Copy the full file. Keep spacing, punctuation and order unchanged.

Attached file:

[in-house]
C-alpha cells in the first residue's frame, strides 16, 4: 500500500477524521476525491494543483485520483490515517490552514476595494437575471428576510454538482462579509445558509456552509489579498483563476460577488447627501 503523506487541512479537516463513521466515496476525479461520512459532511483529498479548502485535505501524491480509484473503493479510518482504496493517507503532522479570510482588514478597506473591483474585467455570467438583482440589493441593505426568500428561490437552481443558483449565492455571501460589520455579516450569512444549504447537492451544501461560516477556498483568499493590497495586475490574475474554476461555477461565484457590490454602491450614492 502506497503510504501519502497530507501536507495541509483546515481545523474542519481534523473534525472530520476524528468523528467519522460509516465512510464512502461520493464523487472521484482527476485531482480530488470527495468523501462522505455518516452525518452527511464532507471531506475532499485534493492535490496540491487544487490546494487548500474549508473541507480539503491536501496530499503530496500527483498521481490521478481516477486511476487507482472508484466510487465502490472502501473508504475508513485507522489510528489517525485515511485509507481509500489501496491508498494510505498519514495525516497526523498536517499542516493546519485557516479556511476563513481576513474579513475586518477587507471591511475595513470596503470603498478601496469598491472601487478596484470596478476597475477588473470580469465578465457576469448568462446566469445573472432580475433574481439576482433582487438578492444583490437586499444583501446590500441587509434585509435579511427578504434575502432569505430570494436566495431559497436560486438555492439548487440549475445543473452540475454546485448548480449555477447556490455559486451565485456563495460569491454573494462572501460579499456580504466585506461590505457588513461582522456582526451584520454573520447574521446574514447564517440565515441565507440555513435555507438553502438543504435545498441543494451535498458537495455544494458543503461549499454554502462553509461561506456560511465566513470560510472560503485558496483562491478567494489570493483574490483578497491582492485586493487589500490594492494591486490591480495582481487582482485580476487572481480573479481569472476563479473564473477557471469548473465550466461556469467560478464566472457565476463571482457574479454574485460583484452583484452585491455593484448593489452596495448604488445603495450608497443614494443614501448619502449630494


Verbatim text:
[in-house]
C-alpha cells in the first residue's frame, strides 16, 4: 500500500477524521476525491494543483485520483490515517490552514476595494437575471428576510454538482462579509445558509456552509489579498483563476460577488447627501 503523506487541512479537516463513521466515496476525479461520512459532511483529498479548502485535505501524491480509484473503493479510518482504496493517507503532522479570510482588514478597506473591483474585467455570467438583482440589493441593505426568500428561490437552481443558483449565492455571501460589520455579516450569512444549504447537492451544501461560516477556498483568499493590497495586475490574475474554476461555477461565484457590490454602491450614492 502506497503510504501519502497530507501536507495541509483546515481545523474542519481534523473534525472530520476524528468523528467519522460509516465512510464512502461520493464523487472521484482527476485531482480530488470527495468523501462522505455518516452525518452527511464532507471531506475532499485534493492535490496540491487544487490546494487548500474549508473541507480539503491536501496530499503530496500527483498521481490521478481516477486511476487507482472508484466510487465502490472502501473508504475508513485507522489510528489517525485515511485509507481509500489501496491508498494510505498519514495525516497526523498536517499542516493546519485557516479556511476563513481576513474579513475586518477587507471591511475595513470596503470603498478601496469598491472601487478596484470596478476597475477588473470580469465578465457576469448568462446566469445573472432580475433574481439576482433582487438578492444583490437586499444583501446590500441587509434585509435579511427578504434575502432569505430570494436566495431559497436560486438555492439548487440549475445543473452540475454546485448548480449555477447556490455559486451565485456563495460569491454573494462572501460579499456580504466585506461590505457588513461582522456582526451584520454573520447574521446574514447564517440565515441565507440555513435555507438553502438543504435545498441543494451535498458537495455544494458543503461549499454554502462553509461561506456560511465566513470560510472560503485558496483562491478567494489570493483574490483578497491582492485586493487589500490594492494591486490591480495582481487582482485580476487572481480573479481569472476563479473564473477557471469548473465550466461556469467560478464566472457565476463571482457574479454574485460583484452583484452585491455593484448593489452596495448604488445603495450608497443614494443614501448619502449630494